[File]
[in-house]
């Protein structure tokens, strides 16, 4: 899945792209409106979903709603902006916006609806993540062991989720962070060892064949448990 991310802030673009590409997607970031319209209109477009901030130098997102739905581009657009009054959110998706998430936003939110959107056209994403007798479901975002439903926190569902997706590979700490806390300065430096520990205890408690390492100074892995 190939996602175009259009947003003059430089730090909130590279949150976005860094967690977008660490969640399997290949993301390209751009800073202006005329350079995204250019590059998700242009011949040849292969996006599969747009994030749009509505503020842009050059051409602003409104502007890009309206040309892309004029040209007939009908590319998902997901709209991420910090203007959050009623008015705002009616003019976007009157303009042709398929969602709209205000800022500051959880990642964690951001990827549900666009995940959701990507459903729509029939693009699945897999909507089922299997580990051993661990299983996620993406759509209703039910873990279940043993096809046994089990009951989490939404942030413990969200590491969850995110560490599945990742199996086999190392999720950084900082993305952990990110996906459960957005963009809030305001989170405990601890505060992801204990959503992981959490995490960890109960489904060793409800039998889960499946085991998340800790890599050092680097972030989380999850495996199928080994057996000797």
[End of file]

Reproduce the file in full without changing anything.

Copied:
[in-house]
């Protein structure tokens, strides 16, 4: 899945792209409106979903709603902006916006609806993540062991989720962070060892064949448990 991310802030673009590409997607970031319209209109477009901030130098997102739905581009657009009054959110998706998430936003939110959107056209994403007798479901975002439903926190569902997706590979700490806390300065430096520990205890408690390492100074892995 190939996602175009259009947003003059430089730090909130590279949150976005860094967690977008660490969640399997290949993301390209751009800073202006005329350079995204250019590059998700242009011949040849292969996006599969747009994030749009509505503020842009050059051409602003409104502007890009309206040309892309004029040209007939009908590319998902997901709209991420910090203007959050009623008015705002009616003019976007009157303009042709398929969602709209205000800022500051959880990642964690951001990827549900666009995940959701990507459903729509029939693009699945897999909507089922299997580990051993661990299983996620993406759509209703039910873990279940043993096809046994089990009951989490939404942030413990969200590491969850995110560490599945990742199996086999190392999720950084900082993305952990990110996906459960957005963009809030305001989170405990601890505060992801204990959503992981959490995490960890109960489904060793409800039998889960499946085991998340800790890599050092680097972030989380999850495996199928080994057996000797």